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MSU Tour Ends, Important New Members

May 27th, 2016 | Posted by admin in Uncategorized - (0 Comments)

Three members of PPGV, Bill Wadland, “Mac” Whitehouse, and Jim Peggs made the PPGV presentation “ Gun Violence and Firearm Safety: The Physician’s Role”  to two separate audiences in Grand Rapids last Tuesday, May 17. The first was at 8 AM Grand Rounds in DeVos Children’s Hospital to the Pediatrics residents and faculty. The second at 10 AM was to the Family Medicine faculty and residents at St. Mary’s Mercy hospital. Both audiences were attentive and receptive to our message about how to intervene in the clinical setting to prevent gun violence and how to join and speak out as a profession to change the grim statistics of gun deaths and injuries.

We enjoyed exceptional hospitality from Dr. Keith English, Chairman, Dept of Pediatrics, MSU. We also were successful in signing up 40 new members to lend their support to PPGV.

The MSU Tour lasted almost 1 year. Grand rounds were given at  MSU sites from Flint, Marquette, Traverse City, Midland, Alma (remotely), Grand Rapids and, of course, Lansing. Thanks to Dr. William Wadland for the MSU Tour- a great success for PPGV!

James Peggs

St. Joseph Mercy Hospital, Ann Arbor is on its way to becoming perhaps the first Michigan hospital physician council to commit to gun violence reduction with the latest leaders joining PPGV.  Drs. David Steinberg, Chief of Staff, and Bryan Popp, Department Head of OB-Gyn have joined us.  St. Joe now has more leaders than the UM where a similar campaign to align with medical chiefs is in progress. It’s a “race” to see which hospital will be first.

Jerry Walden

National Medical Council on Gun Violence Presentation Summary

May 10th, 2016 | Posted by admin in Uncategorized - (0 Comments)

Dear PPGV Members,

Last month Andrew Zweifler and I were pleased to participate in the National Medical Council on Gun Violence conference in Chicago.  This was a CME conference devoted to exploring how the medical community can make a meaningful impact in addressing the epidemic of gun violence in America.  Our talk, titled “Let’s Talk About Guns: Strategies for Successful Clinical Conversations” was well received and generated lively discussion.  In our presentation, we examined the many barriers that complicate physicians’ ability to talk with patients about guns, ranging from legal barriers such as “gag laws”  (otherwise known as the “Docs vs. Glocks” law in Florida) to general mistrust and fear that can directly impact the doctor/patient relationship.  Using the example of a “well child” visit as the context for illustrating successful strategies for discussing this topic, we emphasized the importance of building warm, genuine relationships with patients and also highlighted the physician’s role as an educator in providing common sense anticipatory guidance. Just as physicians routinely advise patients about the necessity of bicycle helmets, car seats, and smoke alarms, so must we educate our patients about the importance of safe gun storage and restricting access to people who should not have them such as children, substance abusers, domestic abusers, cognitively impaired adults, and anyone in the midst of a mental health crisis.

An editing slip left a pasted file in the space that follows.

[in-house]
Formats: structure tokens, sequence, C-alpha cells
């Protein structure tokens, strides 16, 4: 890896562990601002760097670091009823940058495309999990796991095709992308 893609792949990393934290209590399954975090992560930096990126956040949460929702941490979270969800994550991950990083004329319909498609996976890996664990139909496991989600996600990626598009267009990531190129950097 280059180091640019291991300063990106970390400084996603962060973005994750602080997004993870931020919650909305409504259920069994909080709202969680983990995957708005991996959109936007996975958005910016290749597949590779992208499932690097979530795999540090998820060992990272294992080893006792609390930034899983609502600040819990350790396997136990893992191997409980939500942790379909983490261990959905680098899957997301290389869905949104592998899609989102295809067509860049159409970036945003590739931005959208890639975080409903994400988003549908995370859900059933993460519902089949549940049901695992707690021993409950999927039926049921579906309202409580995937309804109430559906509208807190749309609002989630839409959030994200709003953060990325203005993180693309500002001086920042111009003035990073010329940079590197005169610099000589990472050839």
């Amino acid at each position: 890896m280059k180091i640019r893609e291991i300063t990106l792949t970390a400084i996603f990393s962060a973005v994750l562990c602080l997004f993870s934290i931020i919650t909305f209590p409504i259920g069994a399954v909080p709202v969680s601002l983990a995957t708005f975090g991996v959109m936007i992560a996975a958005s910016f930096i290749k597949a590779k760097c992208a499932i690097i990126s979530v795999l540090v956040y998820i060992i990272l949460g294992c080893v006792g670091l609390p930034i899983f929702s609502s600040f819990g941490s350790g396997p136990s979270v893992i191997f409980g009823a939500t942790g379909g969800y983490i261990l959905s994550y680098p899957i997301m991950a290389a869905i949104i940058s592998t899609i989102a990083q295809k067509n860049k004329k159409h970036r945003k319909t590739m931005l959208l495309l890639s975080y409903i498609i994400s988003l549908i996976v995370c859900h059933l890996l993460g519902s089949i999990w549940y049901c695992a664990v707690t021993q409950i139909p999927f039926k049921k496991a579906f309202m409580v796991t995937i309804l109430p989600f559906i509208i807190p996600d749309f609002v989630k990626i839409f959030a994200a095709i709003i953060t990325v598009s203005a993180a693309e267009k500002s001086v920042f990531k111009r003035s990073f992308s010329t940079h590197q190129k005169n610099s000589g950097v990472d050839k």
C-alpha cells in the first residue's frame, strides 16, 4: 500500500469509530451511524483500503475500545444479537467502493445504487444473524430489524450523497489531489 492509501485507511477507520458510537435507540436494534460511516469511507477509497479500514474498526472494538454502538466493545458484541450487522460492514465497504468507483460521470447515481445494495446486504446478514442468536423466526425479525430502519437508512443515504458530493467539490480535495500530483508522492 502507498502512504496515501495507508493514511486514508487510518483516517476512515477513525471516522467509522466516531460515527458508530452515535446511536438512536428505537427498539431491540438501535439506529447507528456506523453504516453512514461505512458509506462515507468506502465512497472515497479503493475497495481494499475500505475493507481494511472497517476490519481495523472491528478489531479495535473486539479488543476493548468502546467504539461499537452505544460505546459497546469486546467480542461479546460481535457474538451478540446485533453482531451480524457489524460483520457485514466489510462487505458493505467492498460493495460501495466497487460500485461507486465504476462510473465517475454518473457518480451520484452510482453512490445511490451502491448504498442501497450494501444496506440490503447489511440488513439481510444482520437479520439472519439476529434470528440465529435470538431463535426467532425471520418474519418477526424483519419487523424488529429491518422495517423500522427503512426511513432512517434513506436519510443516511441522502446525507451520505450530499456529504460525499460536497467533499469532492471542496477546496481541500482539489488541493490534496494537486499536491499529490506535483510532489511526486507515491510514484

There were many incredible and nationally known speakers at this conference including Deb Azrael from the Harvard School of Public Health, Injury Control Research Center who spoke about the epidemiology of gun violence; Liza Gold – forensic psychiatrist from the Georgetown University School of Medicine and editor of the recently published book, Gun Violence and Mental Illness; surgeon Michael Hirsch of the University of Massachusetts Memorial Medical Center who spoke about an exciting and successful gun buyback program that he has developed in his community, and psychiatrist Elspeth Ritchie, professor of psychiatry at the Uniformed Services University of the Health Sciences who spoke about the unique difficulties related to gun violence with military service men and women. All of the presentations were outstanding. I am hopeful that the entirety of the conference will be made available online so that everyone can learn from the material that was presented. Here is a link to the conference brochure that lists all of the speakers.  We are especially grateful to Mike Weisser for organizing this event and gathering together this passionate and determined group of clinicians, researchers, and advocates.

One of the most exciting outcomes of the conference was a common desire amongst participants to incorporate gun violence prevention into medical training. Dr. Zweifler and I have joined a work group that is collaborating to put together educational materials geared for medical students, resident physicians, and physicians in practice. This is an exciting opportunity, and we welcome the involvement of anyone who is interested in collaborating. Please contact Dr. Zweifler (zweifler@umich.edu) or myself if you would like more information. We are only getting started now, but hope that we will be able to harness the momentum and passion generated in Chicago to make an important and necessary impact in the world of medical education.

It was an honor and a pleasure representing PPGV at this conference, and we look forward to continuing our work together to reduce preventable injuries and deaths due to gun violence in our communities.



Sonya Lewis, MD, MPH

Andrew Zweifler, MD


Dr. Ken Silk Refutes Michigan Gun Owners

February 28th, 2016 | Posted by admin in Uncategorized - (0 Comments)

The Discussion On Gun Control Continues After Kalamazoo Shootings

FEB 23, 2016